Thanks to Centenary University for permission to share these photos. I cannot thank them enough as I know so many of you will be interested in seeing Tillie Smith’s surroundings in 1886.
I hope this gives you a bit more of the flavor of Tillie’s world.
Seeking to establish an “academic institution that shall be an honor to the church and a blessing to future generations,” Centenary Collegiate Institute (C.C.I.) is founded by the Newark Conference of the United Methodist Church in Hackettstown, N.J. Ten prominent citizens of the town donated $10,000 and 10 acres of land to build the Institute.
Tillie Smith began working in this building in January 1886. She was a potato peeler, a step up in her poor existence. She worked in the basement kitchen, and slept in the women’s servant’s quarters above. This is where Tillie Smith lived and worked, and where she was murdered. Her body was found in the early morning of April 8, 1886 in the field behind this building.
This portrait of Tillie Smith is the only “known” photograph of her (courtesy Betty Jo King). Of course in my research I learned differently, as you discover in reading THE CEMETERY KEEPER’S WIFE. Some think she looks much older than 18 or 19. Remember how hard life was, and that you had to be still for a long time when being photographed. I believe this was taken in the year she was murdered.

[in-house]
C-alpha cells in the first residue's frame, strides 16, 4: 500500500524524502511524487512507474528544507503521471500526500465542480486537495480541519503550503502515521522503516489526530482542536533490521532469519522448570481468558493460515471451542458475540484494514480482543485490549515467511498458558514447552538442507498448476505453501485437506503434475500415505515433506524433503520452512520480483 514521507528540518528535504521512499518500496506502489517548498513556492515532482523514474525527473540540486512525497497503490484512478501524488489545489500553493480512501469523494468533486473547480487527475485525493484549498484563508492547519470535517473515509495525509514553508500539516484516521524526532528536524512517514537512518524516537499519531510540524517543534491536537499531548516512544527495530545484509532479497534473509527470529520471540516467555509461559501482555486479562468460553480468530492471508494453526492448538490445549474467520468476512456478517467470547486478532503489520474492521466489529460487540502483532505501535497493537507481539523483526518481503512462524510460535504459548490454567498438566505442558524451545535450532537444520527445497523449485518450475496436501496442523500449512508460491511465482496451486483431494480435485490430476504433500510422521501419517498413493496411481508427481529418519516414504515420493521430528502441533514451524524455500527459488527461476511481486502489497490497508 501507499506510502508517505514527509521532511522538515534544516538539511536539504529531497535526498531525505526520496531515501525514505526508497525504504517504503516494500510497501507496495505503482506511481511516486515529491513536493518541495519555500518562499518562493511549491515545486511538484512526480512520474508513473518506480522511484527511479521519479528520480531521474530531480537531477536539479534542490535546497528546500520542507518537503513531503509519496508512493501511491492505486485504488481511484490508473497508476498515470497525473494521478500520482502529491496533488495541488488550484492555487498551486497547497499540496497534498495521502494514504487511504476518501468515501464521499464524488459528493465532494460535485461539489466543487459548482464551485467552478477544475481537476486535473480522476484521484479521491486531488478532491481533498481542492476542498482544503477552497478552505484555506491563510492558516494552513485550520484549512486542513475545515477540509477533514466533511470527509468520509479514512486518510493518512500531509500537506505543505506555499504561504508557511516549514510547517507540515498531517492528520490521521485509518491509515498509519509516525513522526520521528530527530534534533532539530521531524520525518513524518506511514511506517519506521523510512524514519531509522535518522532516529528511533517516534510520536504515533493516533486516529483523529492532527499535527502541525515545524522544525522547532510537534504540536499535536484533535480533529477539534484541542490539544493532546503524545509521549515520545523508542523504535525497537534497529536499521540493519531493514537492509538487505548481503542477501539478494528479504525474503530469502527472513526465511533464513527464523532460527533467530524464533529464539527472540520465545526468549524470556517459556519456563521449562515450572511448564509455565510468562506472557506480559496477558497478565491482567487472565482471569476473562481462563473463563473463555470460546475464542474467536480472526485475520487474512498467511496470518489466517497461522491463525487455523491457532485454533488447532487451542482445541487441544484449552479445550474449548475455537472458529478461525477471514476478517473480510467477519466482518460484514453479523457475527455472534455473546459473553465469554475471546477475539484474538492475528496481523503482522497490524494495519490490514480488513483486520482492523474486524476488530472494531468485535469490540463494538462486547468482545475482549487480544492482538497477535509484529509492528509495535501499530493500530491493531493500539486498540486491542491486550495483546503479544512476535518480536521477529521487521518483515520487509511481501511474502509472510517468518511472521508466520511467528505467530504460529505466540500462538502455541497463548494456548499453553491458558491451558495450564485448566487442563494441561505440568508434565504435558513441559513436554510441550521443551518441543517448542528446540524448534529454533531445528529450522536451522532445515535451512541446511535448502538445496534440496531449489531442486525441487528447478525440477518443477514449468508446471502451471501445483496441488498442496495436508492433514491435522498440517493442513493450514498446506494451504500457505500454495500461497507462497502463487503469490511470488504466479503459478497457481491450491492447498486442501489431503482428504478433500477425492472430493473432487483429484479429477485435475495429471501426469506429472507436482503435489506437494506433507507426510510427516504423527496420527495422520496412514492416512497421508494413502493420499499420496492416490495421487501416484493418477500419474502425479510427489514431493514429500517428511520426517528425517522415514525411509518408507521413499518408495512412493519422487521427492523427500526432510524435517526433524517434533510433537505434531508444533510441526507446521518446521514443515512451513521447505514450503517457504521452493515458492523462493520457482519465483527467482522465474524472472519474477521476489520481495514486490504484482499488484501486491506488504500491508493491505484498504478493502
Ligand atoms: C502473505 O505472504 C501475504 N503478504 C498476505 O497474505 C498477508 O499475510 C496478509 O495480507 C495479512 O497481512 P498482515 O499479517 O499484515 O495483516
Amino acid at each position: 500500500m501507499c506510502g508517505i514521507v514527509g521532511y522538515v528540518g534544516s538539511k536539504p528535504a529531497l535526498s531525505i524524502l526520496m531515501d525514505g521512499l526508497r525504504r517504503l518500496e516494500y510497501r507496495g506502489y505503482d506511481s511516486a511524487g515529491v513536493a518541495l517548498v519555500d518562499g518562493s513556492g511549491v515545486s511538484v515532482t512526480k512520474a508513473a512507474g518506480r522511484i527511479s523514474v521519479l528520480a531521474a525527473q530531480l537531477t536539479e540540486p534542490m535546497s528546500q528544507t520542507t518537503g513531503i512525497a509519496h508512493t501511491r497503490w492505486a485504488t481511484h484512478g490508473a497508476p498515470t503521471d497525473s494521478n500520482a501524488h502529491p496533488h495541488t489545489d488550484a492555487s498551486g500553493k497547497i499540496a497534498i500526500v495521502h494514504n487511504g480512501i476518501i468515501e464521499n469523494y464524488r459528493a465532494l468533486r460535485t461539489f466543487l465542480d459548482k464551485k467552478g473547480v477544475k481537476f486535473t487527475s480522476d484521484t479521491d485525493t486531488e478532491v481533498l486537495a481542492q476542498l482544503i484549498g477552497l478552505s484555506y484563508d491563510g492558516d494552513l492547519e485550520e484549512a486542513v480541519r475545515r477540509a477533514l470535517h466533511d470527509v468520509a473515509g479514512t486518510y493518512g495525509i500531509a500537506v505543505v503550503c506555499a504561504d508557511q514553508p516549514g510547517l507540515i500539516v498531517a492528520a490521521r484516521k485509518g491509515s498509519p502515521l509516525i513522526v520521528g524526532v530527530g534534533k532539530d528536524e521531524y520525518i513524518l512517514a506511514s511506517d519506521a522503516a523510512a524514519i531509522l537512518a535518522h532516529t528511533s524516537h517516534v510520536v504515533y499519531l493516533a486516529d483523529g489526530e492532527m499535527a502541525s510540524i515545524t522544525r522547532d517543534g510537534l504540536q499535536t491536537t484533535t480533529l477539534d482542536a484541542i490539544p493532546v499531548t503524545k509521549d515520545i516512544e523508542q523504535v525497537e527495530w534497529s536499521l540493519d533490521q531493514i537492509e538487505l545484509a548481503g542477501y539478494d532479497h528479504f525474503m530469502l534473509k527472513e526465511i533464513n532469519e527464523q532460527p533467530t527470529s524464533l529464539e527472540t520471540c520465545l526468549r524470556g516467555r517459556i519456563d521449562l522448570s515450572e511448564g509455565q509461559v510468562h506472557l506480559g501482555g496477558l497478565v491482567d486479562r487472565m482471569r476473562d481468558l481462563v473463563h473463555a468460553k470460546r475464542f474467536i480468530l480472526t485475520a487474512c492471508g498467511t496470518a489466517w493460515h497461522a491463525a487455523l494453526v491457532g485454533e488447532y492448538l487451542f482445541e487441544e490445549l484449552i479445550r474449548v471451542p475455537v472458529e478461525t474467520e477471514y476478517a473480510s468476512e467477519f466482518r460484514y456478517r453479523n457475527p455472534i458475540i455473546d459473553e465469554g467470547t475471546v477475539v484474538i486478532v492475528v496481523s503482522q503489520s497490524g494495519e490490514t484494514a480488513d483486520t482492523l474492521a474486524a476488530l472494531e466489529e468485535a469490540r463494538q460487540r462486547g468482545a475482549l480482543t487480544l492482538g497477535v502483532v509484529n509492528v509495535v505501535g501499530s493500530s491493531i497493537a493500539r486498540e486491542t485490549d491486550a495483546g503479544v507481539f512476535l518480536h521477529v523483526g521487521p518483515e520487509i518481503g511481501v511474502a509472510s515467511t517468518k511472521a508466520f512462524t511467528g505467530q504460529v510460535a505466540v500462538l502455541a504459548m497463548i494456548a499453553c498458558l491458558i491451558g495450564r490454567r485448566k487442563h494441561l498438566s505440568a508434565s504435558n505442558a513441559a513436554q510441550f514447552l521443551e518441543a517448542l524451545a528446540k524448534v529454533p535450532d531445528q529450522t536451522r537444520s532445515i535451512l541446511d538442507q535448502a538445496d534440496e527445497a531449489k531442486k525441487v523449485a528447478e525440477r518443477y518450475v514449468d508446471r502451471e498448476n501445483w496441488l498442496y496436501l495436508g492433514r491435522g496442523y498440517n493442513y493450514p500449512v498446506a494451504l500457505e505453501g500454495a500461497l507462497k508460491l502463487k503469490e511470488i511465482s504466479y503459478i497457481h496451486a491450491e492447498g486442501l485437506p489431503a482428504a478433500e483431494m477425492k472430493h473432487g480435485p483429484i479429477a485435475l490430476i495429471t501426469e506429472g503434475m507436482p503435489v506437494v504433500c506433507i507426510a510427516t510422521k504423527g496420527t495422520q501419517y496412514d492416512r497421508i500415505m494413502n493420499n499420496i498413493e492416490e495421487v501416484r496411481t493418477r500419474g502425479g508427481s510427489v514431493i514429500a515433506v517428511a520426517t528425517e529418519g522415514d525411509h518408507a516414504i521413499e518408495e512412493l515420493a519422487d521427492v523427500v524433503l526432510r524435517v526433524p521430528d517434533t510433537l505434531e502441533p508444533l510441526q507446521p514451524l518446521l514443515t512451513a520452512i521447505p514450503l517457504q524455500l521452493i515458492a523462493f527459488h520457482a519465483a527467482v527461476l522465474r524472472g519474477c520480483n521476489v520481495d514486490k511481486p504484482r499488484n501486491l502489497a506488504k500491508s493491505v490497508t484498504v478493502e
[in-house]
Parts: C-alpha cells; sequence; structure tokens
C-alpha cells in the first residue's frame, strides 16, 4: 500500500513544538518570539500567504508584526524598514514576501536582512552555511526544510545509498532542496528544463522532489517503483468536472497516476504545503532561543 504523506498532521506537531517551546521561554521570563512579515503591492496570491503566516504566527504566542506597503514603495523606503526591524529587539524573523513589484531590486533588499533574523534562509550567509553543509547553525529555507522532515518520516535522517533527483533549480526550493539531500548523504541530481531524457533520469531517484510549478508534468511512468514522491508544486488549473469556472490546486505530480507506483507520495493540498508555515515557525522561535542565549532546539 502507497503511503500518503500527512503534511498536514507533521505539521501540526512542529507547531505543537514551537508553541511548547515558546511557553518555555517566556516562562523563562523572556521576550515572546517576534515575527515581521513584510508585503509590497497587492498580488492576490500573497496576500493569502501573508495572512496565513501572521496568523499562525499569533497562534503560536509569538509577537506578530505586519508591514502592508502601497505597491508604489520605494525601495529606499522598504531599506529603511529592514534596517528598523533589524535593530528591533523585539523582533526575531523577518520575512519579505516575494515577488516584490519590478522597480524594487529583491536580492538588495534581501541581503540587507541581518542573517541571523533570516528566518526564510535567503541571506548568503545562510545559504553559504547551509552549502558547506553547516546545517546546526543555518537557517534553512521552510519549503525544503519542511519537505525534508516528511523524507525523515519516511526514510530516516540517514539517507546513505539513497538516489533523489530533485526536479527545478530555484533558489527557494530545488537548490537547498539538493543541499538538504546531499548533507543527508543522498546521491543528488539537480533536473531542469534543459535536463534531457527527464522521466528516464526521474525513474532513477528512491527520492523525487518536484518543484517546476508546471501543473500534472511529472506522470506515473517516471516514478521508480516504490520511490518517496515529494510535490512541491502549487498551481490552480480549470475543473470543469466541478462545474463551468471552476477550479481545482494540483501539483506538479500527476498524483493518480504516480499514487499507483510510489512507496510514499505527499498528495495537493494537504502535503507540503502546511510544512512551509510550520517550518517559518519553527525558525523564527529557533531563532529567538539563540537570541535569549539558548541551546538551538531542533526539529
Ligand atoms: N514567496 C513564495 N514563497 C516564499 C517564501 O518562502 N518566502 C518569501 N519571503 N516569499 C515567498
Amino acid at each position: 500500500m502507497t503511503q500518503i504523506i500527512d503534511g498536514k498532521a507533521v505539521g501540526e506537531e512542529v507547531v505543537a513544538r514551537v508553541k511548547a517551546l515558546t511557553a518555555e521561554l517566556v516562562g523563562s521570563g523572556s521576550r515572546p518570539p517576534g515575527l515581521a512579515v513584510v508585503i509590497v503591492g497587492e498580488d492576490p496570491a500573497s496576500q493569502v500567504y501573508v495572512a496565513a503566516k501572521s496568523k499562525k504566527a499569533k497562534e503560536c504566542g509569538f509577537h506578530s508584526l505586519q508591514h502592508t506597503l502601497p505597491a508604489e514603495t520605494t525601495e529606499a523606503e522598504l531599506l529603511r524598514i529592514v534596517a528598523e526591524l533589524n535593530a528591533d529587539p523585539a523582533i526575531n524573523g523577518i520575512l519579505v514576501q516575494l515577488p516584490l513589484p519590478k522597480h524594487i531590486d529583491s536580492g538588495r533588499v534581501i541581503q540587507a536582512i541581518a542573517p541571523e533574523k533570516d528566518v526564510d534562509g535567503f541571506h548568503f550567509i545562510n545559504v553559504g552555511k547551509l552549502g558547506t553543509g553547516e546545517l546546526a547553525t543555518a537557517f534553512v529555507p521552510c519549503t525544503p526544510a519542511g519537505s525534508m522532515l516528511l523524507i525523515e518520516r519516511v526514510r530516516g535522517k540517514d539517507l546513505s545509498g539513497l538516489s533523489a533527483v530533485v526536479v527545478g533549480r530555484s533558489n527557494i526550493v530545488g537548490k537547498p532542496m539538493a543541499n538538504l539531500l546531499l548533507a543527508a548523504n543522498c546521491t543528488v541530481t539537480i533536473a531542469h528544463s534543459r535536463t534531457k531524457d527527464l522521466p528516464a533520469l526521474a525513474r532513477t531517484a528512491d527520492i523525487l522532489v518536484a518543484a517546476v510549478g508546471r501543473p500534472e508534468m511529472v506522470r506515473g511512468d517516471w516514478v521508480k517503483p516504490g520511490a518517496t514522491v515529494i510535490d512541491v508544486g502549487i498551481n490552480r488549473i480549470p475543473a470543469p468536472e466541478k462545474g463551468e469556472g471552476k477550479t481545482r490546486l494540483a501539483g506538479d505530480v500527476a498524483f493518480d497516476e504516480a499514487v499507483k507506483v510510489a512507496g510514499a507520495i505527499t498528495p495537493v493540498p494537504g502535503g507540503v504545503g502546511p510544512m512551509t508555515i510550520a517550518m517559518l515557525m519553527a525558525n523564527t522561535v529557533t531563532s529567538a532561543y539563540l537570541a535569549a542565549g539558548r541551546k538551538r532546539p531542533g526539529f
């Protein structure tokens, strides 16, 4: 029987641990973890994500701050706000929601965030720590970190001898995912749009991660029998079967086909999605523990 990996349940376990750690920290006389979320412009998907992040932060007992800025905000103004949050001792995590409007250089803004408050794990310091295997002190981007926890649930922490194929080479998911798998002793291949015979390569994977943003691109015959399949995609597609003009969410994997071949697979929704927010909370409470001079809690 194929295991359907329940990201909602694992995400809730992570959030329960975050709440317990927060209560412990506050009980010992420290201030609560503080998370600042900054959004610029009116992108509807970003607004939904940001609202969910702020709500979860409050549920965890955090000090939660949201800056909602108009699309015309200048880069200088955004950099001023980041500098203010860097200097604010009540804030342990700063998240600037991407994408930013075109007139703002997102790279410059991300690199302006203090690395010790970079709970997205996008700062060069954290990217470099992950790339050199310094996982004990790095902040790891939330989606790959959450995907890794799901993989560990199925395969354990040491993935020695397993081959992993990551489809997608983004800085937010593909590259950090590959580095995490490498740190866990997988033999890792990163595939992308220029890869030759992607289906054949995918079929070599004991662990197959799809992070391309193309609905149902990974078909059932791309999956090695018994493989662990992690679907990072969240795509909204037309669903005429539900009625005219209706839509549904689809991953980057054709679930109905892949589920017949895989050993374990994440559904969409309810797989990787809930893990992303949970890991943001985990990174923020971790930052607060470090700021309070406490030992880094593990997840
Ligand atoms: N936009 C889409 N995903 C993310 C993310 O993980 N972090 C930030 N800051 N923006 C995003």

The sketches of Tillie and James Titus in the NATIONAL POLICE GAZETTE appeared toward the end of the janitor’s trial for her murder, in October 1886. It also speaks to the national interest in a murder in this small town.
Fire destroys the main building of C.C.I., and amazingly, every student and faculty member escapes unharmed. Classes resume at local churches and construction of a new building begins. Centenary’s signature structure, the domed Administration Building, is dedicated in 1901.
The fire of that main building in 1899 has been attributed by some back then to have been caused by Tillie’s ghost on Halloween night.